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Hopefully my pinned posts for and my bio offer some , but I'll add more:

I am presently a self-taught free-culture director and producer.

Director by choice, Producer by necessity.

The aspect applies in two ways: both that I use a completely / production pipeline, and that the project is structured around free licenses, and will be released under CC By-SA 4.0, which affects the funding model.

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I still have more of these poster sets in stock.

Originally designed for my daughter, they are a large "Portrait of the Solar System" in a "world-focused" presentation.

The set of 5 19x27in (46x69cm) posters compose a 8ft (2m) wide mosaic, or can be framed separately.

$60/set or $15/single from:

Boosts appreciated. It'd be nice to sell these.

[1/2 and more in caption]

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This the preview trailer for "Lunatics!" ep. 1 "No Children in Space", made much later (2019), with a number of updated animations, though there's still some that needs replacing.

Alas, the episode is still unfinished, but I'm getting closer!

:cc_cc: :cc_by: :cc_sa: 4.0

Full credits on the episode page.


Pack the bench.

Good enough for FDR, (The superior Roosevelt) Good enough for me.


i wonder how much of a difference it'd make for this stuff to be something Everyone Knows. put it on album covers etc.

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The news coming out of the US is like something I would expect to hear from the Council of Islamic Ideology here in Pakistan. Conservative fascism really is the same everywhere.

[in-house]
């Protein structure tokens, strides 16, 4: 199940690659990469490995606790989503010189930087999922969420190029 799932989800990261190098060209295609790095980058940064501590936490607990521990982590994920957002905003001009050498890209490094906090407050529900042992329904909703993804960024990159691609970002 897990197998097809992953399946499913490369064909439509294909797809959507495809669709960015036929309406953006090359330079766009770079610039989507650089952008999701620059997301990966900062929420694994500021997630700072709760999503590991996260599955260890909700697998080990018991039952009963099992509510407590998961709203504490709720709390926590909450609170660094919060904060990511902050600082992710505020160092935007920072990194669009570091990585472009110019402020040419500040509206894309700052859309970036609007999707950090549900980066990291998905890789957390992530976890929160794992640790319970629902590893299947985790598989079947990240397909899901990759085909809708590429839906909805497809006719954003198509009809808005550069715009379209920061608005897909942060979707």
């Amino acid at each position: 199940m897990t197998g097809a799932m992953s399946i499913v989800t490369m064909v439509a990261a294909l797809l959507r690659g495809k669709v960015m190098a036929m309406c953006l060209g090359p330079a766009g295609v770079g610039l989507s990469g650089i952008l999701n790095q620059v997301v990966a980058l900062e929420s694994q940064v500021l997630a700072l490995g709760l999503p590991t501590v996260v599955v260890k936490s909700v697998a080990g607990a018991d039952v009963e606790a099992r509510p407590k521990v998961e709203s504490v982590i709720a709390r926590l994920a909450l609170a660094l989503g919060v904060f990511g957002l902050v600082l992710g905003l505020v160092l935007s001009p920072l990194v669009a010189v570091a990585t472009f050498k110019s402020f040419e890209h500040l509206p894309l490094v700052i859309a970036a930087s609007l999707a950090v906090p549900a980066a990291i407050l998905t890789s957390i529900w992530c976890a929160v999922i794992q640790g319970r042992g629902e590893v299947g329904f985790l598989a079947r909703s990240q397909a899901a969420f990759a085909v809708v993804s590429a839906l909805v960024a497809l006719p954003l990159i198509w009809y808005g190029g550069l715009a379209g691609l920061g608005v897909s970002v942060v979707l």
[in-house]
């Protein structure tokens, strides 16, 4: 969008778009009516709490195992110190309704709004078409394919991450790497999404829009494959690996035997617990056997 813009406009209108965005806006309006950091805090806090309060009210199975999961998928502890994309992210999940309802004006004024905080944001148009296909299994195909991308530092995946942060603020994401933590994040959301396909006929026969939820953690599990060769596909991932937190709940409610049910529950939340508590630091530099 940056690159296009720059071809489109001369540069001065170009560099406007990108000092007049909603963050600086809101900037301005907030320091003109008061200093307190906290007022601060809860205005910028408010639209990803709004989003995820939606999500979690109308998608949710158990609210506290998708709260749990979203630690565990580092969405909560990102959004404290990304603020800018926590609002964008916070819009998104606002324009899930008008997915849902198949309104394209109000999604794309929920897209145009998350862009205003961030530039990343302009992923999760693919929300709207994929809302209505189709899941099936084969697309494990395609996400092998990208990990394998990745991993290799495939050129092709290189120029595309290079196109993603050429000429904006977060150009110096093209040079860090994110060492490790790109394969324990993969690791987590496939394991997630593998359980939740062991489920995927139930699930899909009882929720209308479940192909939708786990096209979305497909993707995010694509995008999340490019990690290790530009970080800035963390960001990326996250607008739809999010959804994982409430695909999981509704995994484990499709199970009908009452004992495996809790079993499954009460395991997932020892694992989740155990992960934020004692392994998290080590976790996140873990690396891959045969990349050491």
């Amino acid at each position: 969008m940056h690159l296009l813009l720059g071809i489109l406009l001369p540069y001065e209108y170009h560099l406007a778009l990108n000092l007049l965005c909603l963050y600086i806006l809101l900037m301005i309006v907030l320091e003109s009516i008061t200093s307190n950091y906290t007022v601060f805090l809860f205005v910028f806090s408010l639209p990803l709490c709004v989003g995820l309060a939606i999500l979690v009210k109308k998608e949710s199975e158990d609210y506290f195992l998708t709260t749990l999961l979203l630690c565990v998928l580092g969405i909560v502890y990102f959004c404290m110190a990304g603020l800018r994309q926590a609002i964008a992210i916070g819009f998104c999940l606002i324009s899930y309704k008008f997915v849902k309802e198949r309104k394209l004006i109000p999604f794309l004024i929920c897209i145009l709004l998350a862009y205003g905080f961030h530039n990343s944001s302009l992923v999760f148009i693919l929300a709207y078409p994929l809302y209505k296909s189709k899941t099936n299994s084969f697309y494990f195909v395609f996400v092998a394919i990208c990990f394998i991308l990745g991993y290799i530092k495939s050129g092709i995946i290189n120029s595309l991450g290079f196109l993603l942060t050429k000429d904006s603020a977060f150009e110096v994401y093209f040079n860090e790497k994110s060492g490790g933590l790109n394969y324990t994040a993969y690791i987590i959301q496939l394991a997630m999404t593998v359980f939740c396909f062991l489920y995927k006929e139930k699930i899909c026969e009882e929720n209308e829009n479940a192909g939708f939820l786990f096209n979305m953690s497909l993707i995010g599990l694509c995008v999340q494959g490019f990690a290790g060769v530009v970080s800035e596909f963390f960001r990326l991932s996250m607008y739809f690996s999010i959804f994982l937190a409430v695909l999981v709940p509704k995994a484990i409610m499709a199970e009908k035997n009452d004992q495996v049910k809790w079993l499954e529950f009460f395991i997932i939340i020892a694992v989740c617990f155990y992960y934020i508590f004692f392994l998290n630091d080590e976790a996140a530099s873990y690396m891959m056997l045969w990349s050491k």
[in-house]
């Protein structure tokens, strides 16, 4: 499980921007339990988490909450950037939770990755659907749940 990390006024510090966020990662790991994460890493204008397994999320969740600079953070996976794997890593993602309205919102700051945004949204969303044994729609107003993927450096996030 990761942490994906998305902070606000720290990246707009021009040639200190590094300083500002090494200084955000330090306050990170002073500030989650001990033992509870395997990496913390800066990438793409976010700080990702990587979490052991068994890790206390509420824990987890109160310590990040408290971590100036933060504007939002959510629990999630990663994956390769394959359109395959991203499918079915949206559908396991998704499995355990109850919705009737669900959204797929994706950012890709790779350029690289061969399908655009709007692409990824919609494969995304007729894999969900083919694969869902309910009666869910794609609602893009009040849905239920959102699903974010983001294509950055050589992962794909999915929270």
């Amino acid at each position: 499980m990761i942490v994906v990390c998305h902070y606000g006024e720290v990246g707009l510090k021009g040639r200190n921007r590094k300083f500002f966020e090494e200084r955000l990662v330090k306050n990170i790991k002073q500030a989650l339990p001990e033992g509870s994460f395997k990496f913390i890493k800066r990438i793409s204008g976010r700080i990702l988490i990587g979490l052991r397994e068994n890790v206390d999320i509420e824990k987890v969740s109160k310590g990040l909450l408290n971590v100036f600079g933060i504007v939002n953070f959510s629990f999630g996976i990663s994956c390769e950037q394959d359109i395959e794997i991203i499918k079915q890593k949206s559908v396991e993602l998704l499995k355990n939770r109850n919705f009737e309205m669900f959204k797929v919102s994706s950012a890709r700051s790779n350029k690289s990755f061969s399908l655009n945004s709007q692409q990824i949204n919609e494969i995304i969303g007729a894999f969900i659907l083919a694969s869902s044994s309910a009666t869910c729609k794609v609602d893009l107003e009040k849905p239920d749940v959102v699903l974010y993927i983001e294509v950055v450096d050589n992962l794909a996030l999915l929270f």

Crush the poor. Control women's bodies. Criminalize dissent.

It might seem strange to have any rendered animation like that in the library repo, but these are stock shots in the title sequence, so it's handy to have the prerendered animation stored.

But it wasn't great dealing with the large number of files. This will make them a little easier to manage, I hope.

I did all of this on a test copy of the repo. I'm now working through the process on the copy I already uploaded to my server.

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In the past, I converted Audacity 2.x project files (which consist of a ".aup" file and a "_data" directory full of audio clips) into a stable form for checking into SVN, by making a zip archive, for which, I adopted the extension ".aupz"

Today, I did a similar thing for archived Kdenlive projects -- adopting ".kdz"

Also converted a PNG-stream directory to ".pngz" (and though I don't have any in the repo, will use ".exrz" for EXR streams, if they come up).

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I'm getting the hang of using "git lfs migrate" and "git-filter-repo" now.

I managed to get that 25 GB repo down to under 100 MB in the actual repo, with about 25 GB in LFS. So that's about as good as I'm going to get with that.

I also managed to ditch some of the trash files in the commit history that I had never dealt with before (like stray "*.blend1" files).

Also decided to pack some of the files into archives and just store the archives.

Feeling a LOT better about it.

This was Roger Moore. I'm pretty sure the previous Bond movie was "Live and Let Die" and the next (from the end credits) is "For Your Eyes Only" (I remember nothing about that one, except the theme song which was all over the radio then).

There are a LOT SF callbacks in this one. They even ripped off the title font and color from "Star Wars" for the end credits. I mentioned the "Close Encounters" keypad. And the space station is strongly evocative of "2001".

But all just a little bit dumber.

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Bond, is of course, his troglodyte misogynistic sexist violent self. I kind of hate him.

"Jaws" has some great comic and weirdly-sympathetic moments in this film.

The space technology is all just a little "off". They clearly had been introduced to some real concepts, but didn't quite get them right.

I was actually favorably impressed that they seemed to get the notion that "artificial gravity" on the space station had something to do with rotation, though that's about as far as they got.